How the Course and the Web Works

This was in my drafts from 1/2010. It appears to be from a class that I took in college, but either way it might be helpful. *I am not the original author of the content below.*

World Wide Web

  • System of interlinked, hypertext documents accessed via the InternetNavigate from page to page via hyperlinks.
  • Al Gore really did invent it. Kind of. Al Gore created legislation (Gore Bill) which funded the High-Performance Computing and Communications Initiative and lead to Mosaic, the first graphical web browser.
  • It’s all very hyper.Hyper. HyperCard. HyperText. HyperLink. HyperText Markup Language. HyperText Transfer Protocol. Here, hyper does not refer to the frantic pace of the web. Rather, it simply means “linked”
  • It’s ginormous
    • Terabyte = 1,000 gigabytes = 1,000,000 megabytes
    • Library of Congress: 11 terabytes
    • Indexed web: 167 terabytes
    • “Deep web”: 7,500 – 91,000 terabytes

    The indexed web is the web that the search engines know about, that you’re capable of finding via google.  The deep web is the web that is not easily accessible. It could be not indexed because it’s not linked from any other page. It could also be hidden because it’s generated from a dynamic web page that requires input

About HTTP Requests

  • HyperText Transfer ProtocolAll requests made for web pages are made via HTTP. HTTP is the “language” that computers use to talk each other.
  • Client/ServerThe client is the party making the request for content. It’s typically a web browser, though it could be a spider or programming language. The server is the computer that has what the client wants.Spiders: Spiders are automated programs, or bots, that crawl the web looking for things. The most common example is Google. Another more malicious example are spiders looking for e-mail addresses to spam. They are called spiders because of the way they “crawl the web”
  • Stateless modelThis has nothing to do with political boundaries. In this case state means “the way something is with respect to its main attributes; “the current state of knowledge”; “his state of health”; “in a weak financial state”. When we say HTTP is stateless we mean each request stands by itself.
  • Uniform Resource Locators (URLs) and their partsURLs consist of a scheme and address. http is the scheme for most web requests.
  • Domain NamesDomain names are the name that identifies a computer on the Internet. A Top Level Domain (TLD) is the (usually 3 letter) suffix on a web site, such as .com, .edu, or Domain names, the part just to the left of the TLD (‘scc-fl’) are typically purchased through Domain Registrars. Subdomains are the to the left of the domain name and are used to further specify which computer on the network you want (‘www’).
  • HeadersThey define various characteristics of the data that is requested or the data that has been provided. They are the “action” words of the HTTP request.
  • Get RequestRequests a representation of the specified resource. By far the most common method used on the Web today.
  • Post RequestSubmits data to be processed (e.g. from an HTML form) to the identified resource. The data is included in the body of the request.
  • Sample http request:
    GET /tward/week_1.htm HTTP/1.1
    User-Agent: Mozilla/5.0 (Windows; U; Windows NT 5.1; en-US; rv: ...
    Accept: text/xml,application/xml,application/xhtml+xml,text/html;q=0.9, ...
    Accept-Language: en-us,en;q=0.5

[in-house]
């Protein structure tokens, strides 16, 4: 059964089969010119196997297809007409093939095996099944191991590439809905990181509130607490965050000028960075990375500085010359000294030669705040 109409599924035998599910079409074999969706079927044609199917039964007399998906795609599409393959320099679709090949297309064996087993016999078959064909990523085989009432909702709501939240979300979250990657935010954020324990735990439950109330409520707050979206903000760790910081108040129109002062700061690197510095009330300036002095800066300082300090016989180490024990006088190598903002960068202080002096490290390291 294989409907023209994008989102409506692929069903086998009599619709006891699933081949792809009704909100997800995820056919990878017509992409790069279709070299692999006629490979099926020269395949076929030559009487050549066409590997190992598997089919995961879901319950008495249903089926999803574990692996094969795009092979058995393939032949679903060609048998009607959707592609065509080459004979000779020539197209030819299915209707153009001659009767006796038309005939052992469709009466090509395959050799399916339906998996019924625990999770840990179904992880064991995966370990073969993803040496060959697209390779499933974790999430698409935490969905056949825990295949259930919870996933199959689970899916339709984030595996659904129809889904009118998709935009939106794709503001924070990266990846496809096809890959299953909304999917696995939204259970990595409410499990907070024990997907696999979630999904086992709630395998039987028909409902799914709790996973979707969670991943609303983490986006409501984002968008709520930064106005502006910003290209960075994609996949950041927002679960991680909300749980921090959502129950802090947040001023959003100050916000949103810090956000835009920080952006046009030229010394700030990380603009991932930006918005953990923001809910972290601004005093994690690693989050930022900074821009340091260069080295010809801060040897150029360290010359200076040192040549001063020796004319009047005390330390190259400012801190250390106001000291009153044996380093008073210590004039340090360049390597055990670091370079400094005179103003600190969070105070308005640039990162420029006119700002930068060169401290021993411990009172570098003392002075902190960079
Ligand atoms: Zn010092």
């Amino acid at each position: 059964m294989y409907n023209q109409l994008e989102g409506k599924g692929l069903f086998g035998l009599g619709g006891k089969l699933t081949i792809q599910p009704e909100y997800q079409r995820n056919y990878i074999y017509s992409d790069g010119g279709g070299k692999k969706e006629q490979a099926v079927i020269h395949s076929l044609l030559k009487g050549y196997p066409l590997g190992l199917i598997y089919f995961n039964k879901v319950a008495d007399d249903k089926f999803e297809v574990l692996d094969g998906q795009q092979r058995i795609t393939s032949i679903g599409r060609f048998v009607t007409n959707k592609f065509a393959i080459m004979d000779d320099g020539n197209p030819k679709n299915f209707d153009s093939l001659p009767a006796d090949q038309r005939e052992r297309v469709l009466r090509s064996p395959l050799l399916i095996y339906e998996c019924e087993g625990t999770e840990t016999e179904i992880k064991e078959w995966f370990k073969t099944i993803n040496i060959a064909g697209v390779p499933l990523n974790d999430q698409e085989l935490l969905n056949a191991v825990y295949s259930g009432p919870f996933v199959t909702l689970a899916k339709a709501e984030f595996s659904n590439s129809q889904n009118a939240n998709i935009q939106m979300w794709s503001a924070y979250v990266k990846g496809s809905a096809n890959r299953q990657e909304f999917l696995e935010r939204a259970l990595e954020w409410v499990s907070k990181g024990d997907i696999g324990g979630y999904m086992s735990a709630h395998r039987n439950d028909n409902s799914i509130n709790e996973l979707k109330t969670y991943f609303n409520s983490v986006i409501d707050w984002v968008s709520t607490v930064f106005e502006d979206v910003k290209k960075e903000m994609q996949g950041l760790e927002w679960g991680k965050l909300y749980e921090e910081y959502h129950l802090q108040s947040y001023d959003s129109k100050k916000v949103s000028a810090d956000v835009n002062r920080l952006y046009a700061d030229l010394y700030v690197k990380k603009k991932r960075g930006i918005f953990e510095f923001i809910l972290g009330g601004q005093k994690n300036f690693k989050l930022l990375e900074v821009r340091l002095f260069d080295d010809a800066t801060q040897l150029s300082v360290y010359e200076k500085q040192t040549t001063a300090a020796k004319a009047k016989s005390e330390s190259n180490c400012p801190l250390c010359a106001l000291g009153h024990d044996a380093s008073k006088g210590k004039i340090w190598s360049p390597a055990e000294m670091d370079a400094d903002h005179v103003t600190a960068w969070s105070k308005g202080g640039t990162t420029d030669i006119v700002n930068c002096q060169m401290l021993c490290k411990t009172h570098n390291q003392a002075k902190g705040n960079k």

Accept-Encoding: gzip,deflate
    Accept-Charset: ISO-8859-1,utf-8;q=0.7,*;q=0.7
    Keep-Alive: 300
    Connection: keep-alive
    Cookie: [private cookies go here]
  • Sample http response headers:
    HTTP/1.x 200 OK
    Content-Length: 1457
    Content-Type: text/html
    Last-Modified: Thu, 17 Jan 2008 03:05:43 GMT
    Accept-Ranges: bytes
    Etag: "28f1fdd8b558c81:d0bd"
    Server: Microsoft-IIS/6.0
    X-Powered-By: ASP.NET
    IISExport: This web site was exported using IIS Export v4.2
    MicrosoftOfficeWebServer: 5.0_Pub
    Date: Thu, 17 Jan 2008 03:08:23 GMT


  • HTTP over SSL – Secure Socket LayerTechnically not its own protocol. It is the same HTTP protocol, but with encryption to keep the data secure between the client and server. Once the data has been decrypted there is no difference between HTTP and HTTPs
  • How secure?It’s very secure in protecting the data while it’s in transit, but once data arrives at its destination, it’s only as safe as the computer it’s on. Gene Spafford states that it is like “using an armored truck to transport rolls of pennies between someone on a park bench and someone doing business from a cardboard box.”

Terms Associated with HTTP requests

  • CookiesA cookie is plain text sent by the web server to the web browser. The web browser saves the text to a file and sends back this text to the server each time it makes a request to that server only. It’s a way to work around the stateless nature of HTTP.Only the server which you visit can send you a cookie, and your browser will only send cookies back to the server which originally created the cookie. However, you can still get a lot of tracking cookies by the way of ads.
  • CacheA way to store things locally to increase performance. While it can greatly speed up the speed of the web requests, it can lead to frustration by developers when users don’t see a new version of their page. There is more than one potential cache location for a web request.
  • Content TypeThe way the server tells the browser what kind of data it’s sending and how it should handle the data
  • Character encoding – bits and bytesA bit is the lowest level of data storage in computers. It can either be a 1 or 0. 8 bits is a byte. In early computing, a byte represented one character (a letter). With 8 bytes, you have a maximum of 256 different characters possible. For early computing (in English) that’s plenty. However, in many languages there are more than 256 letters. In addition, people wanted to be able to start typing different types of symbols. Now, more than one byte is typically used to represent one character. So, many different character maps appeared. Now, the computers need to know which encoding method is used so it knows whether 01010100… is a ‘d’ or a ^.If you see “funky” characters on the screen, or question marks where there should be something else, there are character encoding issues. The biggest culprit of this is people pasting text from Microsoft Word, which uses ISO-8859-1 (the Microsoft standard), into something meant for the web, which typically uses UTF-8.
  • TCP/IP
    • Transmission Control Protocol / Internet Protocol
    • Official Protocol of the Internetâ„¢